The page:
Six people were arrested while protesting logging of Jackson Demonstration State Forest in Sacramento, where more than 50 reportedly rallied. (Roslyn Moore)
cross-posted from the Mendocino Voice
SACRAMENTO, CA, 8/31/22 — A coalition of Mendocino County activists and allies rallied in the state capital on Tuesday, where six were arrested after blocking the doors to the California Natural Resources Agency (CNRA) headquarters.
This was the culmination of a week of actions to “Save Jackson Forest,” which kicked off when Cal Fire announced that it would resume logging on open timber harvest plans (THPs) last week with some modifications to those plans, including a pause on cutting larger trees. The announcement came shortly after CNRA debuted a vision for tribal co-management of Mendocino County’s Jackson Demonstration State Forest, a 48,652-acre redwood forest and the site of Pomo ancestral lands. Michael Hunter, chair of the Coyote Valley Band of Pomo Indians, said last week that the tribe was not consulted or notified ahead of time about the resumption of logging.
Over 50 people rallied in Sacramento on Tuesday afternoon to call for recognition of Pomo tribal sovereignty and for a pause on logging to return. Andy Wellspring, a member of the Coalition to Save Jackson State Forest, told The Mendocino Voice that no one from CNRA emerged to negotiate with activists on Tuesday.
In a phone conversation with The Voice, California Natural Resources Secretary Wade Crowfoot said he was “optimistic” about future management for the forest and “proud of the level of engagement and collaboration” his office has had with Hunter thus far.
“Our interest is in partnerships with all tribes that have the Jackson Forest as ancestral lands, which obviously is numerous tribal governments and communities,” Crowfoot said. “And my understanding is that both in recent weeks and recent days, there has been a lot of interaction with the Coyote Valley tribe about modifications to the timber harvest.”
He also said he feels Cal Fire’s pause on additional THP development while updates to the management plan take place is “really important and meaningful” — but that he feels work should continue on the four THPs that had been paused for about eight months.
“We do have these [existing THPs] that were already approved, went through a public process, were already started, and that local businesses and workers have been counting on,” he said. “We do think it’s appropriate for the already approved, already underway THPs to be completed. And we look forward to really intense work to update the management plan so that future THPs reflect this more modern vision of the forest that takes into account, in a more robust way, ecological restoration and climate science and tribal collaboration.”
But activists understood that a pause would be in place for the duration of negotiations — and have emphasized this point with a refrain of “no more broken promises.” Those protesting in the “Save Jackson Forest” rallies hope for an eventual moratorium on logging in the forest.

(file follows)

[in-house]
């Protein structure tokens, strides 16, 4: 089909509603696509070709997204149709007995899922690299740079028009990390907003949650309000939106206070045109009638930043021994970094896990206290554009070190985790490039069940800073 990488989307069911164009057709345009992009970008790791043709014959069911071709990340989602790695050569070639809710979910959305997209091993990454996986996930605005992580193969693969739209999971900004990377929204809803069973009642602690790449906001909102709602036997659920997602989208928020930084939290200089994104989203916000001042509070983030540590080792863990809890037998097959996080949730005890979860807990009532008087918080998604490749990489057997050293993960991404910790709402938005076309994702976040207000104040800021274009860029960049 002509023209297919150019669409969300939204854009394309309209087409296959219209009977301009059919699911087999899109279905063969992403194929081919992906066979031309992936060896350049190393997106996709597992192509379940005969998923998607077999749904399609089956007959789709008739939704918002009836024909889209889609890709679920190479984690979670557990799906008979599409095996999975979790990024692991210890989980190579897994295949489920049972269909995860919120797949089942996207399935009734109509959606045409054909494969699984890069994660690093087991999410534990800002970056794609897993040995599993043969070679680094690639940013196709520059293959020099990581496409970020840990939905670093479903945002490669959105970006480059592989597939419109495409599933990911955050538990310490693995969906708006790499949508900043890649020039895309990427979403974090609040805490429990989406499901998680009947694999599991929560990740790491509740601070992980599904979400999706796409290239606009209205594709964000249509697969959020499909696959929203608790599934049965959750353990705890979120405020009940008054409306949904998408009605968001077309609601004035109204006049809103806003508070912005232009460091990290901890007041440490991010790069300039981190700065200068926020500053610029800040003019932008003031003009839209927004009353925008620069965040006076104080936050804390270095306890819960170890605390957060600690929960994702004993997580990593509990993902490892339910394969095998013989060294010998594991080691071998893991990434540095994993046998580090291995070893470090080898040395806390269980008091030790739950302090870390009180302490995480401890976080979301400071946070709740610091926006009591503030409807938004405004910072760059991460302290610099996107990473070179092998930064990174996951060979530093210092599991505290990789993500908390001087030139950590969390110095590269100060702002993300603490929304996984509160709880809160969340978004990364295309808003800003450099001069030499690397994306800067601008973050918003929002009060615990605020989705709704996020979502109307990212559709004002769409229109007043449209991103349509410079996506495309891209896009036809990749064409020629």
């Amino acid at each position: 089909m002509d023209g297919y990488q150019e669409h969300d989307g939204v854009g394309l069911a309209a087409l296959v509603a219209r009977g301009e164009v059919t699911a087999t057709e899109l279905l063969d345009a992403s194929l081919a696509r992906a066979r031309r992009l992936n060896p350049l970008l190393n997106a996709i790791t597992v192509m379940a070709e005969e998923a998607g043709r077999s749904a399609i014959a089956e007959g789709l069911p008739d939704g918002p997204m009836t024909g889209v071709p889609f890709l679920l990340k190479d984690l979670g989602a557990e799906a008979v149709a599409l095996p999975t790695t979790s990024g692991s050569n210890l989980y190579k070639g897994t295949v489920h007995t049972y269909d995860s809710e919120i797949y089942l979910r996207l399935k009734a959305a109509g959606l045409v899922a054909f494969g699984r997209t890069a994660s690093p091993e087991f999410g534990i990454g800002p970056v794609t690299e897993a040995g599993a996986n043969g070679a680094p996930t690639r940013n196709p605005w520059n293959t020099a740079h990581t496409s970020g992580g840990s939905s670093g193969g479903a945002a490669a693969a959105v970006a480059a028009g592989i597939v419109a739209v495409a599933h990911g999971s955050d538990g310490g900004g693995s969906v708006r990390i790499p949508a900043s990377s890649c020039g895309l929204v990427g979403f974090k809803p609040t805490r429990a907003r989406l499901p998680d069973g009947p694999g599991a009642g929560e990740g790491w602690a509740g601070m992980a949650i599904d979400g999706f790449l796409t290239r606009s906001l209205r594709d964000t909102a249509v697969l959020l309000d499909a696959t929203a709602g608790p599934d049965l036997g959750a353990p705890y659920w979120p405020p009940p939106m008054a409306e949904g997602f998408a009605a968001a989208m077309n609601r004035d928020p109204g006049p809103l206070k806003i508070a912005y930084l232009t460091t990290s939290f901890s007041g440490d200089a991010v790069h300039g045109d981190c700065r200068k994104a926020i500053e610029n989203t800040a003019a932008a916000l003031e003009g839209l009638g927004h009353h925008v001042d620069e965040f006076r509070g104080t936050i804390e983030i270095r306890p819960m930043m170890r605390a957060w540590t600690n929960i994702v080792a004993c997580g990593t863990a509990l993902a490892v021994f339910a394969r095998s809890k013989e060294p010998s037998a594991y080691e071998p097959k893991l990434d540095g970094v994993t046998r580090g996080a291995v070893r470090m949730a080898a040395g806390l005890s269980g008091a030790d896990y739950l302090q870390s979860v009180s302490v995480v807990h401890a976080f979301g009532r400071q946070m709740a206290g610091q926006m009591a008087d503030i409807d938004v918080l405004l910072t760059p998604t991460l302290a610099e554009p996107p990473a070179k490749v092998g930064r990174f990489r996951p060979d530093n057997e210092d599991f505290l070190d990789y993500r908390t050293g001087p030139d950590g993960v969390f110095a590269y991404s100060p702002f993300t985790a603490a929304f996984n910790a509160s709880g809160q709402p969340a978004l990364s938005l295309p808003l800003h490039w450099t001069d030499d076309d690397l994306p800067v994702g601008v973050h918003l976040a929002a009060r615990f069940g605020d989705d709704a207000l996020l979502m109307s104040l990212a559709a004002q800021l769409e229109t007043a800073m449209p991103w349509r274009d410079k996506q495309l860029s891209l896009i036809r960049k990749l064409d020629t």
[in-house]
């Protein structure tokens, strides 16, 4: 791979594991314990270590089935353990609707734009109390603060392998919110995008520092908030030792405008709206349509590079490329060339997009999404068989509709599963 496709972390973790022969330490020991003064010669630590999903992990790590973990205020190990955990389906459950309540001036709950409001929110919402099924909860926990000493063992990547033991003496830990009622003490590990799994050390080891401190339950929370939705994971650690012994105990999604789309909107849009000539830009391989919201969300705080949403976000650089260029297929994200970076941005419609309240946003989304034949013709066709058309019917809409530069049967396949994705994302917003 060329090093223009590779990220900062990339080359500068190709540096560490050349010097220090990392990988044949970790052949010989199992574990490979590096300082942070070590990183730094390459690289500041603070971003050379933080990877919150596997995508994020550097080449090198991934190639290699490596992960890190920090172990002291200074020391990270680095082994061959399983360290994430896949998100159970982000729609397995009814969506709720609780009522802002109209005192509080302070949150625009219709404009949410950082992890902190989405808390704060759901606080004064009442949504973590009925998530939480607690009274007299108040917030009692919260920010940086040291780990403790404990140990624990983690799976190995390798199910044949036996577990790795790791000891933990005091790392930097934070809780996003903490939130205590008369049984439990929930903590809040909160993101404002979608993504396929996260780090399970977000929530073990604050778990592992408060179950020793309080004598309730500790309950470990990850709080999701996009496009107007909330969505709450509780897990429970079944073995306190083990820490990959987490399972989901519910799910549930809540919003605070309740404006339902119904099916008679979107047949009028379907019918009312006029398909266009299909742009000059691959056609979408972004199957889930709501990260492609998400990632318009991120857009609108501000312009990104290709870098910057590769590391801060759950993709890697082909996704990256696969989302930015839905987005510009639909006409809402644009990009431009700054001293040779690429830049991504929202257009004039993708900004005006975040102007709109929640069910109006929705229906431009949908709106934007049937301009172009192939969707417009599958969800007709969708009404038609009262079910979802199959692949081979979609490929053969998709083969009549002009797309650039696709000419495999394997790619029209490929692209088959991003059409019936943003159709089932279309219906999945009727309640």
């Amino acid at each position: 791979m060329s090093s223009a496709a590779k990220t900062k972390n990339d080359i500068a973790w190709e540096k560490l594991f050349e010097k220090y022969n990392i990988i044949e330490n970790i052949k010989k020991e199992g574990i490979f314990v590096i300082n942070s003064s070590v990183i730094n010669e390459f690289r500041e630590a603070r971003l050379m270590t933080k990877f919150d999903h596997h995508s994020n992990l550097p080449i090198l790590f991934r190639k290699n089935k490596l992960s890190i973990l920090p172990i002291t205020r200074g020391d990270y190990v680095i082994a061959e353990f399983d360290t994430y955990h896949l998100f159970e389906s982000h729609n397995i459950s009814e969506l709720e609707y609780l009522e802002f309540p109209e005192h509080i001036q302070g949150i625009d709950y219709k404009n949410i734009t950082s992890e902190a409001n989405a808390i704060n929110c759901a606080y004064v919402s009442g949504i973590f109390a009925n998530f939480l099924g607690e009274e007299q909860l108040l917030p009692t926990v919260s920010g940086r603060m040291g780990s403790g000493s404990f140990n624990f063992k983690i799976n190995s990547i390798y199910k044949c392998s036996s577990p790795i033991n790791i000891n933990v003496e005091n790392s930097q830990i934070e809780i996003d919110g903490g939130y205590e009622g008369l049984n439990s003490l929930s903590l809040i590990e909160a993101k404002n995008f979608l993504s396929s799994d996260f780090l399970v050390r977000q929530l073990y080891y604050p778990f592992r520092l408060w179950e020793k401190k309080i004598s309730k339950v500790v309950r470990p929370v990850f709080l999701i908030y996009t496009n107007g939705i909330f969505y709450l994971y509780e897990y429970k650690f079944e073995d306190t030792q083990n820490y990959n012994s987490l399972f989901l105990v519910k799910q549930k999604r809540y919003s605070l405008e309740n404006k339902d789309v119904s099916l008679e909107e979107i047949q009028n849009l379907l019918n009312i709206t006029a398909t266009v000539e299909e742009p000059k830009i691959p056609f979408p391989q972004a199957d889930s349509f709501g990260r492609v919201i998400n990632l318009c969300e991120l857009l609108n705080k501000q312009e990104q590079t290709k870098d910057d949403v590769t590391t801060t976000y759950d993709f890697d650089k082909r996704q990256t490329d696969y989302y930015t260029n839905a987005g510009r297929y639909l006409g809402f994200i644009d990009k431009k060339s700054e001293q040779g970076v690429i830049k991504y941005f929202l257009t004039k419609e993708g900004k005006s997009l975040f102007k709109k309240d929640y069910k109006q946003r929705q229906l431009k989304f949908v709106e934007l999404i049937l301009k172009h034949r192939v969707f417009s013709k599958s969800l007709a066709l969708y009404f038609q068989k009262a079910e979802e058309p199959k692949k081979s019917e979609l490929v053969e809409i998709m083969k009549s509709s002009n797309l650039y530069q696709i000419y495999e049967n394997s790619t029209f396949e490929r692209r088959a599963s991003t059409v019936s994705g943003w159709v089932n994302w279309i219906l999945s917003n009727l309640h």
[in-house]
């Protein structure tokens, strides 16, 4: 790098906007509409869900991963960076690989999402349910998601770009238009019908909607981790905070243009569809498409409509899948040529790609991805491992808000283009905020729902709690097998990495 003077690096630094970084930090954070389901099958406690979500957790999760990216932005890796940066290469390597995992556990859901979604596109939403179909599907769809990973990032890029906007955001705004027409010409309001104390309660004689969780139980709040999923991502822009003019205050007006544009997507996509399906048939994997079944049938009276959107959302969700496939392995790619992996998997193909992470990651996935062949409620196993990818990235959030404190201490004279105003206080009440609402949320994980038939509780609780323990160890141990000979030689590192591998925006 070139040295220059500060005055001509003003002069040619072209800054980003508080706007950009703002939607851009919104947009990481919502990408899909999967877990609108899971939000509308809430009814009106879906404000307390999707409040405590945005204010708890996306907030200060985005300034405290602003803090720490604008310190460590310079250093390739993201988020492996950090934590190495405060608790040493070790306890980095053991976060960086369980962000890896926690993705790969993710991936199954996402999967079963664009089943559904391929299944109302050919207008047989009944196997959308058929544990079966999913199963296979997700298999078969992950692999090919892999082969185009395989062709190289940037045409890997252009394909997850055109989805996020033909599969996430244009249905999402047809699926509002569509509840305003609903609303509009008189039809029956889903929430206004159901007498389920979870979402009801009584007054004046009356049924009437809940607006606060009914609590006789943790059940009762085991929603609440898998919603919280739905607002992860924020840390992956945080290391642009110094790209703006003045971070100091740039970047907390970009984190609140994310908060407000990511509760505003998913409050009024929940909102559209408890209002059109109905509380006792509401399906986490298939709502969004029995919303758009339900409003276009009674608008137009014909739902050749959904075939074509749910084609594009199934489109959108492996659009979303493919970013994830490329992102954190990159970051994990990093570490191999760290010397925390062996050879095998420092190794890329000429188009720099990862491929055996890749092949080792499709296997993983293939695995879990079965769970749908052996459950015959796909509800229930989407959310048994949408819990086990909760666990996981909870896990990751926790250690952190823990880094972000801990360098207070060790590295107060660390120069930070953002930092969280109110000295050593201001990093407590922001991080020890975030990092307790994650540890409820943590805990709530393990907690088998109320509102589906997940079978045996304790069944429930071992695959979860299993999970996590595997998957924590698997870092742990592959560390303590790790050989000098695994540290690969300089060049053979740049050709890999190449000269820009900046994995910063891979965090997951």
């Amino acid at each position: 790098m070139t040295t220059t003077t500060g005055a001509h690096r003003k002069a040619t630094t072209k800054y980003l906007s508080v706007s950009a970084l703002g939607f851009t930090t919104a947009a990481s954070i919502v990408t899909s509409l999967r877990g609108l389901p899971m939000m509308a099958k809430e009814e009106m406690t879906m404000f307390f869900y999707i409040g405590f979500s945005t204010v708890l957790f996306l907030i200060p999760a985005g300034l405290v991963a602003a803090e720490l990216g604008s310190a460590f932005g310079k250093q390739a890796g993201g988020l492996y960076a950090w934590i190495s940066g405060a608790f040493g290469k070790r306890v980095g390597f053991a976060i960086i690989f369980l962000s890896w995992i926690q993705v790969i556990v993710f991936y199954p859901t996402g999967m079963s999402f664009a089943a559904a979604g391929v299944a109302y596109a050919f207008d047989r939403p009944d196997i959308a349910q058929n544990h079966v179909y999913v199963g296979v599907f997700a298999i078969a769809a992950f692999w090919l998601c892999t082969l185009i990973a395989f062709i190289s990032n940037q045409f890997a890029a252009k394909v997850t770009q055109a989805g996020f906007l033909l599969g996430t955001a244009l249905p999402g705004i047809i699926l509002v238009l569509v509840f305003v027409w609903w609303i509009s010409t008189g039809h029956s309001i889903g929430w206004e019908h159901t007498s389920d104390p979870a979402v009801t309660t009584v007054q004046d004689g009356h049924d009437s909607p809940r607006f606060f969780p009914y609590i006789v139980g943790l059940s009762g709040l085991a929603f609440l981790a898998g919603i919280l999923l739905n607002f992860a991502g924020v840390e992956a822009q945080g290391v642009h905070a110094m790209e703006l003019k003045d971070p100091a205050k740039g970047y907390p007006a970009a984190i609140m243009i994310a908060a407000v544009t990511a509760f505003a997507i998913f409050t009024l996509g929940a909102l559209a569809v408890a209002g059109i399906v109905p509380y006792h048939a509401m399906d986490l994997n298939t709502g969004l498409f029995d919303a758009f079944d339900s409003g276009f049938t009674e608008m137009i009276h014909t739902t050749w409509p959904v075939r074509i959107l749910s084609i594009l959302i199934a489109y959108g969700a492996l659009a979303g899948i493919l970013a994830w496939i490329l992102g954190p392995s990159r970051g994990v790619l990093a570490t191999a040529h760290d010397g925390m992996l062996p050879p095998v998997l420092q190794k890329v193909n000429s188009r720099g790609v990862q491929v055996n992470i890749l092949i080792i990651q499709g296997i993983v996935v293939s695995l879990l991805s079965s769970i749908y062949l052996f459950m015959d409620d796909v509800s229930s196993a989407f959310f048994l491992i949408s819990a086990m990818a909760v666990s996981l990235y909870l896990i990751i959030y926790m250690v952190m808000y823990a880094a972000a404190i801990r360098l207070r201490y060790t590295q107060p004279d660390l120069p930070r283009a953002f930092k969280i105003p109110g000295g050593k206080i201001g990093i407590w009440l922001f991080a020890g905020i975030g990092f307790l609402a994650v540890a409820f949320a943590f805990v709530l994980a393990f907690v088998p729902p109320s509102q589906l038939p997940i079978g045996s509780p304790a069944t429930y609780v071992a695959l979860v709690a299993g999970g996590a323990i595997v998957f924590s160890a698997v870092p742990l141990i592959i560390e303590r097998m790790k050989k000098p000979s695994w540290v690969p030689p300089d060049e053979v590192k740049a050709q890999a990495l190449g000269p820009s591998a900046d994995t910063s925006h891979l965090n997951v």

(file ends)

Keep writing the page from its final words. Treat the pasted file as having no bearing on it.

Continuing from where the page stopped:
Naomi Wagner was among those arrested on Tuesday. (photo submitted by Roslyn Moore)
“Crowfoot needs to keep his promise,” said Anna Marie Stenberg, one of the Mendocino County residents arrested. “He said logging operations would be paused while he was negotiating with the Coyote Valley Band of Pomo Indians. Why is Cal Fire ending the pause?”
The six people arrested at CNRA headquarters were members of Redwood Nation Earth First! who sat in front of the door and linked arms for around two hours beginning at 1 p.m., Wellspring said. Larry Aguilera, Naomi Wagner, Tom Shaver, Stenberg, Marggie Chandler, and Polly Girvin were charged with misdemeanors — failure to disperse, failure to obey a lawful order, and blocking a public egress — and were let go from the police station after receiving citations, for which they’ll appear in court.
“Being a Native American, I can sympathize with the Pomos, because this is their land,” Aguilera, a member of the Miwok tribe who moved to Willits about five years ago, told The Voice. “Wherever I go, I like to acknowledge whose land I’m standing on. … I realize how important sacred sites are.”
A news release from the Coalition described those arrested as “movement elders”; Girvin, a longtime activist in our area, saw the action as an important model for future generations.
“I went to jail today for my great grandchildren Daniel, Courtney, Chloee and Cambree,” Girvin said. “They are members of the Coyote Valley Band of Pomo Indians and great grandchildren of Priscilla Hunter. I want them to remember that their auntie stood up for their future, so they can be out there in the forest gathering basket materials, gathering medicine, and learning about all the plants. I am a role model for Pomo youth, and that is why I took a stand today.”
At a Jackson Forest Advisory Group meeting earlier this month, State Forests Program Manager Kevin Conway told The Voice that Cal Fire hopes to host the first public comment period regarding the new management plan as soon as this winter. Crowfoot said he hopes the public will be involved in that development process.
“We’re hopeful that this effort to update the management plan really takes into account all of these perspectives,” he said. “We’re very much committed to really better understanding everyone’s perspective and concerns.”
Here’s our coverage on recent happenings around Jackson: